The magazine photo that I copied for this
was even featured on the cover.
It is the March 2012 issue of "Woman's Day" magazine.
The article on the inside instructs how to make
vases from objects that you might normally throw away.
There were a couple of other crafty ways to cover
jars and cans but I like the "Simply White" one.
I had saved some drink containers that I thought shape-wise
looked somewhat like older milk bottles. Even though they
are not glass like the instructions specify, I decided to give
the puff paint and spray paint technique a try in, hopefully,
giving these plastic bottles a vintage milk bottle look.
Hobby Lobby did not have any puffy paint and
I only found a couple of types at Walmart.
Jo Ann's had the best selection of puffy paints....just FYI.
The instructions for the magazine vases used more of a
free hand style of putting the puff paint on.
Free hand lettering is not one of my strong suits so I
printed some fonts off of my computer to use.
To transfer the letters onto the bottles I blackend the
area behind the letters on backside of the paper with
a pencil. Then I used the pencil to trace around the
letters while holding the paper on the bottle.
The lines were faint (I wished I had had good old
carbon paper for "such a time as this") but good enough
to fill in the lettered area with puff paint.
When I was doing a some computer research to see/remember
what glass milk bottles look like exactly, I also saw small cream
bottles pictured. I thought for the flower container
(as pictured in the magazine photo) I would make it "cream".
I didn't find a big difference in the three types of paint
for the purpose that I was using it for.
None of the puffy paints "ran" at all even on the slick
surface of the bottles. I used a toothpick to help get the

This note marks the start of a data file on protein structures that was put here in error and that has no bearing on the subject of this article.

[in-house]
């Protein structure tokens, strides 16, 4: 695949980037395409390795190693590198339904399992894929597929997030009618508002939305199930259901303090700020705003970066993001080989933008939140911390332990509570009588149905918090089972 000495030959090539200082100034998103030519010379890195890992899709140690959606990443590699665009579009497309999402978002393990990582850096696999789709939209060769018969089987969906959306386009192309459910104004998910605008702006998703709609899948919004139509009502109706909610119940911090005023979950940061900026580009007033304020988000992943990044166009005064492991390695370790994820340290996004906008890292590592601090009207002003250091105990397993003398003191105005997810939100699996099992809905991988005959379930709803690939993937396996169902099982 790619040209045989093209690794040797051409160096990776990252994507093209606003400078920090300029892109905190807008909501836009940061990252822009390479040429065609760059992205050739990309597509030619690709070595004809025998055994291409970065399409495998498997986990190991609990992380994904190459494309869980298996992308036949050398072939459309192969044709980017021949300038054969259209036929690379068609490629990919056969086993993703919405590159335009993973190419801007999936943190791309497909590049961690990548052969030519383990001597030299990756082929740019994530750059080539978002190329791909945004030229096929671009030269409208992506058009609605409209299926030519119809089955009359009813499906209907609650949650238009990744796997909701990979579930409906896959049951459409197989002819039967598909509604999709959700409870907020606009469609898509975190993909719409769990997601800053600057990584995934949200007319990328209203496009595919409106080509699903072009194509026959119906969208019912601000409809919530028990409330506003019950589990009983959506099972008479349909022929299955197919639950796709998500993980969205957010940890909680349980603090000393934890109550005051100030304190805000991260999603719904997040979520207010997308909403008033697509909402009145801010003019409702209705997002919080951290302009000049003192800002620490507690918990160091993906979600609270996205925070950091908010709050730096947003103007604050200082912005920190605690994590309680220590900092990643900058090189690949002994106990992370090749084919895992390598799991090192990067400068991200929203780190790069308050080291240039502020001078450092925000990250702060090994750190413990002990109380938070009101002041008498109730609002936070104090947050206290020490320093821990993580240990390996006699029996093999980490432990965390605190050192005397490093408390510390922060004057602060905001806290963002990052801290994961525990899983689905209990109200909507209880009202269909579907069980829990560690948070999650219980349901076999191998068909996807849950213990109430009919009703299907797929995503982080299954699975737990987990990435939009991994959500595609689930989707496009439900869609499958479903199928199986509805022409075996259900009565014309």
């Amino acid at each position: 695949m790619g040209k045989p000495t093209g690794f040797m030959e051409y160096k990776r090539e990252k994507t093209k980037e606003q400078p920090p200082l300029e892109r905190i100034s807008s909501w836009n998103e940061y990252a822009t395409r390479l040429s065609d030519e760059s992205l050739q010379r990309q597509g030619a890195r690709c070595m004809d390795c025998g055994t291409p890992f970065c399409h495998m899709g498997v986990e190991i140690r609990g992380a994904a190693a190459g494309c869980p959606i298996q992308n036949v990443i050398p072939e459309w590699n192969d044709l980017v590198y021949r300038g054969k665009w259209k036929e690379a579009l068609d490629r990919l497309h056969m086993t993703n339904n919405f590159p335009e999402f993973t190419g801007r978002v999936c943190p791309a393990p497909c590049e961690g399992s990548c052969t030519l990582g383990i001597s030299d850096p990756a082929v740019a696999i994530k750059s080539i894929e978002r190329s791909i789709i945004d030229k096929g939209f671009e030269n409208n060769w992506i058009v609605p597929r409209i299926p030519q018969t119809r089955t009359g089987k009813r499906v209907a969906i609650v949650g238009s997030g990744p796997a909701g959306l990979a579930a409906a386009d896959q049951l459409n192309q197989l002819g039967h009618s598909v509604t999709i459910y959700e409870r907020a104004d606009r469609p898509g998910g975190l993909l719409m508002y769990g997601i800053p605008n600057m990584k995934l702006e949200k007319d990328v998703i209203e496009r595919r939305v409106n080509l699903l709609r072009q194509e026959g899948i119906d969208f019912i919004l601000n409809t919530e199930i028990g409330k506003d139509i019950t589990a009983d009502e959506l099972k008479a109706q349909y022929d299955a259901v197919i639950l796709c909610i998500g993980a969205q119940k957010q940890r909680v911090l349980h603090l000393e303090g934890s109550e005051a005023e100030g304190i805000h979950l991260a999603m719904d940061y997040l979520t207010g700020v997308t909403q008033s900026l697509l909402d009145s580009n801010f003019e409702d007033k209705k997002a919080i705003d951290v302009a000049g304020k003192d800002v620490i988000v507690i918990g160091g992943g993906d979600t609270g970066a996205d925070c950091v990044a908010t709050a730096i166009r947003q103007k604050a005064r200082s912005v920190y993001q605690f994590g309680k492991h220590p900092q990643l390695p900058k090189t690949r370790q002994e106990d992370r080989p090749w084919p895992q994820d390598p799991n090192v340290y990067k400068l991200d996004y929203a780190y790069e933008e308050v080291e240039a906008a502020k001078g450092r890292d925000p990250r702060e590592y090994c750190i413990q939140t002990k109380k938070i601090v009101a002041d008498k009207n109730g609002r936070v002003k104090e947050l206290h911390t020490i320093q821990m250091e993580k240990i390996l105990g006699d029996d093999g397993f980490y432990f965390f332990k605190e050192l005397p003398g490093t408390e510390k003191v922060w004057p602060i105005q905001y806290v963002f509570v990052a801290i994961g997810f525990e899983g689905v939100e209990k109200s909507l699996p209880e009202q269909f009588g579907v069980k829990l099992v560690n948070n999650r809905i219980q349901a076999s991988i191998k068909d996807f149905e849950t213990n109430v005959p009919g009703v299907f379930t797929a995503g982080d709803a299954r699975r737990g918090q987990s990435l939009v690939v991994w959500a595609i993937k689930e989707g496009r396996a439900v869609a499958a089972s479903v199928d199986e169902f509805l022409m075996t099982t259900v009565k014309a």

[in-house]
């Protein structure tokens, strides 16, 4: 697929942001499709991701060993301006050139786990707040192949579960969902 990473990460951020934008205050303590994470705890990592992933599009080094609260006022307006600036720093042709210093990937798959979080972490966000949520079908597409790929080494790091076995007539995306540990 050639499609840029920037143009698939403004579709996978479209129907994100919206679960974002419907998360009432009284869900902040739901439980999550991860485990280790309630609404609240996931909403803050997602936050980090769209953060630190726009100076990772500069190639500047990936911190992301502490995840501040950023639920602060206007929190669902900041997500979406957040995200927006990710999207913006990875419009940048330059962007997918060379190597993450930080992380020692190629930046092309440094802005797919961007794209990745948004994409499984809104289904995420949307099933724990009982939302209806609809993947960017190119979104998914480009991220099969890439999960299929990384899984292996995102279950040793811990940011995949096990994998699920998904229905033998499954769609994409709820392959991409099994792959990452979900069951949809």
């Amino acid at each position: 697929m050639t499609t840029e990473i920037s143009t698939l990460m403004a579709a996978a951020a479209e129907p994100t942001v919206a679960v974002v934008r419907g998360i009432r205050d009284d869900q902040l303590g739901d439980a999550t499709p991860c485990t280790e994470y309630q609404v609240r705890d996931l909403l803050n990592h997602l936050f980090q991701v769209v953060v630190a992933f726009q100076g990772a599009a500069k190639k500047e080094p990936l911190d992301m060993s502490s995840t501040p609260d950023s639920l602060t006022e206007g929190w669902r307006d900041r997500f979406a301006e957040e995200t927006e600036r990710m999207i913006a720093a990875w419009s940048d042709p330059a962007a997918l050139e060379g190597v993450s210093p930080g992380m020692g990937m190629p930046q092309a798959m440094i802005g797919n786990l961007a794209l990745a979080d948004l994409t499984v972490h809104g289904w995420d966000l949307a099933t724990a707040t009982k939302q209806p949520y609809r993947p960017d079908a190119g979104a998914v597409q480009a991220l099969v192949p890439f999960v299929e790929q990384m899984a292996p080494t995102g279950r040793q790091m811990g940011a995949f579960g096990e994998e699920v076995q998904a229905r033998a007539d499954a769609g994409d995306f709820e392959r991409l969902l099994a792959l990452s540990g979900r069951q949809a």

paint onto tiny lines or to fix little mistakes.
The "Slick Dimensional Fabric Paint" had the smallest
opening so it was easier to get the right amount of
paint onto the narrowest part of the letters.
The paint was put on so thick for this project that
it was allowed to dry for 24 hours before continuing.
Last year for a copy cat challenge, I used appliance
paint to make faux milk glass which stayed on great.
For this project, I only had time for one stop to get paint
and the original was not available so I went with
Krylon Dual Primer and Paint (is that new?) in white.
I also didn't have time to wait for the top part of the bottles
to dry in order to spray the bottoms, so I impaled them on
dead branch limbs for that task.
Watching paint dry...
The bottles I had saved to make into "vintage milk bottles"
are taller than the magazine photos bottles but they
give a similar effect in the photo.
For the bottle tops I just painted the original plastic ones
with a few shades of silver paint to try to mimick metal.
This same technique could be used to write or draw
whatever you would like onto bottles and jars.
You could make them specific to certain
events or paint names or monograms on
the bottles to personalize them.
For copy cat challenges in the past, I would be less
than pleased with the end result pictures even if the actual
items looked pretty much like the original photo.
In analyzing what was wrong, I think that I didn't
try hard enough to get the backgrounds the same.
This time I got poster board and tissue paper to try
to give a similar background for the items.
Because I wanted to use natural light, I took the photos
in the backyard. A dining room chair was the base.
To get the poster board to be taller than the "milk bottles"
I had to stand it up vertically. The slightest breeze
would catch the poster and knock it down which, in turn,
knocked all the other items on to the wet ground.
Oh, the trials and tribulations of a being a photographer.
I'm glad that my imitation milk bottles were plastic
and not glass in this instance.